Abstract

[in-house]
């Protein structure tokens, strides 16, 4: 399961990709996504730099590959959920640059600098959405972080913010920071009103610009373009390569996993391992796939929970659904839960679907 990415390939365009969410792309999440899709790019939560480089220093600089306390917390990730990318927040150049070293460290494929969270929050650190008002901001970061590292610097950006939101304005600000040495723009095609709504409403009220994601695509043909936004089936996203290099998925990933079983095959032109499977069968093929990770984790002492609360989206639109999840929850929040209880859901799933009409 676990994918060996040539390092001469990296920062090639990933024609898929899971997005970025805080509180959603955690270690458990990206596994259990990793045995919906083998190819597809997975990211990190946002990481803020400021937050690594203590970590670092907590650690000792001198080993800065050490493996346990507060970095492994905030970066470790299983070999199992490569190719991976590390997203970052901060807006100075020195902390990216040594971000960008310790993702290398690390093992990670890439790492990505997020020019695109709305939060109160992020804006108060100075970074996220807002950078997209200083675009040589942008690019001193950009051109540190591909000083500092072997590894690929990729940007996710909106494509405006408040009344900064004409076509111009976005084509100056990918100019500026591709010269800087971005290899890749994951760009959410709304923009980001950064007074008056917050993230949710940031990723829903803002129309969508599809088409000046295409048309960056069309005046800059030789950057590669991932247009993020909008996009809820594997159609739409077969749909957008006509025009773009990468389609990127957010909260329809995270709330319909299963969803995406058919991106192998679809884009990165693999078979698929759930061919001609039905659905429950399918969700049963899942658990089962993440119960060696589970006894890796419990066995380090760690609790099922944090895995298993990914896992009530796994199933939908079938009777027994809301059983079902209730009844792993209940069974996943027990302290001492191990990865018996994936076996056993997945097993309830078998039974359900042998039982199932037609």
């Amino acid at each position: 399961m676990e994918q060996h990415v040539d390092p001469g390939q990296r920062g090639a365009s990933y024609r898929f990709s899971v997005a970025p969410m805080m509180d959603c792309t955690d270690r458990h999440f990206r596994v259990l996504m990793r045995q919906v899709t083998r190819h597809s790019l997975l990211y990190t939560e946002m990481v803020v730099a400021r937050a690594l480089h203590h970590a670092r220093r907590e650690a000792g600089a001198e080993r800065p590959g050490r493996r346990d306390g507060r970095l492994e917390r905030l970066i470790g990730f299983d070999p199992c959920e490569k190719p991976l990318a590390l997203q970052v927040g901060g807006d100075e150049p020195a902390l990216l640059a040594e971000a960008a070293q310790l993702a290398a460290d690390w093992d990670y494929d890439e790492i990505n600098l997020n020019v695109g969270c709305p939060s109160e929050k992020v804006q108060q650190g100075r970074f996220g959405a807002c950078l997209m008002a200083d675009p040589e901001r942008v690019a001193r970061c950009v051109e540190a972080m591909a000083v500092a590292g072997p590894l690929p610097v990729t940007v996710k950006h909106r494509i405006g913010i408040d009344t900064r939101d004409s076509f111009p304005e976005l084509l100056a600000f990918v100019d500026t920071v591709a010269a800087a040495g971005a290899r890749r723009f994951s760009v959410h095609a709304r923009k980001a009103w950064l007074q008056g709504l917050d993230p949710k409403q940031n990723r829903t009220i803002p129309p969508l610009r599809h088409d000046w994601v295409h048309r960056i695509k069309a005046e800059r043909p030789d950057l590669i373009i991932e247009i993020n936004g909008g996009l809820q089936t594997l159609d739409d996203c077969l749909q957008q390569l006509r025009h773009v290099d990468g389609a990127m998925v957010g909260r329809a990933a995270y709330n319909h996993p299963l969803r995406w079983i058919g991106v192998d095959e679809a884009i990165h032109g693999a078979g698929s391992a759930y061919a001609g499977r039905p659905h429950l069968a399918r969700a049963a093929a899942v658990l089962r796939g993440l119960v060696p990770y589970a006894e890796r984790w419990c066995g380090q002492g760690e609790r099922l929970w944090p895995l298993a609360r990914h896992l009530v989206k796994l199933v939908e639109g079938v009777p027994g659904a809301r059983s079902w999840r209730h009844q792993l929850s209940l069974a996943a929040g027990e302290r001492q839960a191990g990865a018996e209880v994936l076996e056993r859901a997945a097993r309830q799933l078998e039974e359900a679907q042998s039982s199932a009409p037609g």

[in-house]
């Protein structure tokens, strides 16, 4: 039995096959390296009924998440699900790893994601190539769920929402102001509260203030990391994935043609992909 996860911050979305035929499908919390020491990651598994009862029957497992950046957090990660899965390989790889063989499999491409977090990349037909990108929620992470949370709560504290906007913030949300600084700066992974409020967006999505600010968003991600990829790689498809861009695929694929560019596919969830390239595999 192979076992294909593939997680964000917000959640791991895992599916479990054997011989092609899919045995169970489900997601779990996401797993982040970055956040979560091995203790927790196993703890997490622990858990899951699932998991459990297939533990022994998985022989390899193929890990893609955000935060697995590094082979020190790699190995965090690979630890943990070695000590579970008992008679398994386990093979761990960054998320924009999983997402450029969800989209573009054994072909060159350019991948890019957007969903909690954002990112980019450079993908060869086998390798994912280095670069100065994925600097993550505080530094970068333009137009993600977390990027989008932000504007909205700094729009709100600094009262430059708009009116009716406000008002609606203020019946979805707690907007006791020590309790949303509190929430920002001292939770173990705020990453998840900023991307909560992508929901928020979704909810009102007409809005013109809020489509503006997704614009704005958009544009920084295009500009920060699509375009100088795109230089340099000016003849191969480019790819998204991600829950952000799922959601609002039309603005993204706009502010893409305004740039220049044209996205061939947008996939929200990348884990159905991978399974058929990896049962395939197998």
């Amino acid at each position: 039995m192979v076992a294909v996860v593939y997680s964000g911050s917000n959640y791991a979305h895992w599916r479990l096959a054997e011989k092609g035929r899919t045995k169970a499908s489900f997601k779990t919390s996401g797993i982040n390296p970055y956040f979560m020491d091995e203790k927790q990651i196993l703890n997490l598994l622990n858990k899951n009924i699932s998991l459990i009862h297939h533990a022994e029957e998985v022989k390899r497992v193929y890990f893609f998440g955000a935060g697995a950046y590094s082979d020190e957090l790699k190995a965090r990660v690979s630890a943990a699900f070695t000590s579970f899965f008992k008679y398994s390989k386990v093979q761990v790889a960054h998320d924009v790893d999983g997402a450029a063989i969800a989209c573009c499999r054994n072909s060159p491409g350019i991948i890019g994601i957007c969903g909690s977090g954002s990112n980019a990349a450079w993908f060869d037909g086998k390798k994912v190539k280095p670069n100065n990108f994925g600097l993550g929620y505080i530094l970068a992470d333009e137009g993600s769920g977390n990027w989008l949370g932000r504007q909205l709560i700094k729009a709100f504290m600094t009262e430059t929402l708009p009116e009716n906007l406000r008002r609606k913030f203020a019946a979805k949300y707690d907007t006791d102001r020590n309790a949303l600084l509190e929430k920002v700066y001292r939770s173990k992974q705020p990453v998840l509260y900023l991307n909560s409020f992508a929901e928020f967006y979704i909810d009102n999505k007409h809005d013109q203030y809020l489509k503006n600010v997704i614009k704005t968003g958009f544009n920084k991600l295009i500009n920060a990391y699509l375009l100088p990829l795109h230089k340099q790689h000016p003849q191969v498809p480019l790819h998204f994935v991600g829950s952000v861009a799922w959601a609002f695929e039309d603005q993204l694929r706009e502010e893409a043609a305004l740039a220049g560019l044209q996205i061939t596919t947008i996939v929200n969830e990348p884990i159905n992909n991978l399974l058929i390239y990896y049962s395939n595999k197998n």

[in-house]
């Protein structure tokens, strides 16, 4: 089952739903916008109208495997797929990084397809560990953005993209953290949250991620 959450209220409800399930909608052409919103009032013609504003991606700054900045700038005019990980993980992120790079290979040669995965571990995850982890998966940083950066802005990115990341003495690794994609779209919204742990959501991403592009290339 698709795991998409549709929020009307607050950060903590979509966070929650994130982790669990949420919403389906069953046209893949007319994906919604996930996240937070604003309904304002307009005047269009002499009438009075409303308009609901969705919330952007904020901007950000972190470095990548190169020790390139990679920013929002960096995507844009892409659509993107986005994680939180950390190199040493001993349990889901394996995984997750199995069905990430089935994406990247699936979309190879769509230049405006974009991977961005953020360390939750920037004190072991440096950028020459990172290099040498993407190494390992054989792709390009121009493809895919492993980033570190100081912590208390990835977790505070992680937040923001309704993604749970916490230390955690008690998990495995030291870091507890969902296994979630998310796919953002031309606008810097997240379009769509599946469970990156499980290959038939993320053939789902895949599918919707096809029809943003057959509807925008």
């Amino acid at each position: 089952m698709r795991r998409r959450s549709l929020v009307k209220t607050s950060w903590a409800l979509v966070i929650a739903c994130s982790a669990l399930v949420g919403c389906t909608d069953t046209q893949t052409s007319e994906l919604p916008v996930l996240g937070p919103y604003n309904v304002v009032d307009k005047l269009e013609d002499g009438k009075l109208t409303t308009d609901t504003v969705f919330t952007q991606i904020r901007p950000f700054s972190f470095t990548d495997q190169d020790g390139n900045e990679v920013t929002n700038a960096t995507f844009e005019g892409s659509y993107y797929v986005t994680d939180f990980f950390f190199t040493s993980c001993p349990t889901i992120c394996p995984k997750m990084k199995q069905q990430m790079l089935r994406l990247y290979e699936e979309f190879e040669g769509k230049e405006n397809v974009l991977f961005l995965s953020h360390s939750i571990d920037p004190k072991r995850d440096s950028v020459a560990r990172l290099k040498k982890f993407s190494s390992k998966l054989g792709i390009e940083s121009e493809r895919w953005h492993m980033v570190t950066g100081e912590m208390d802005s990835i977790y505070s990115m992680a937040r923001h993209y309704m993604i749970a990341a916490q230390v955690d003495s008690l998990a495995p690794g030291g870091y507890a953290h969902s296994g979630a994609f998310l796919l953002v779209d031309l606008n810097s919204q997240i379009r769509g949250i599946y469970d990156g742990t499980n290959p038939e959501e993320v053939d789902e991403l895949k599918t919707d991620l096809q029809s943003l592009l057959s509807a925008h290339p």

Previous research has suggested that incarceration has negative implications for individuals’ well-being, health, and mortality. Most of these studies, however, have not followed former prisoners over an extended period and into older adult ages, when the risk of health deterioration and mortality is the greatest. Contributing to this literature, this study is the first to employ the Panel Study of Income Dynamics (PSID) to estimate the long-run association between individual incarceration and mortality over nearly 40 years. We also supplement those analyses with data from the National Longitudinal Survey of Youth 1979 (NLSY79). We then use these estimates to investigate the implications of the U.S. incarceration regime and the post-1980 incarceration boom for the U.S. health and mortality disadvantage relative to industrialized peer countries (the United Kingdom).

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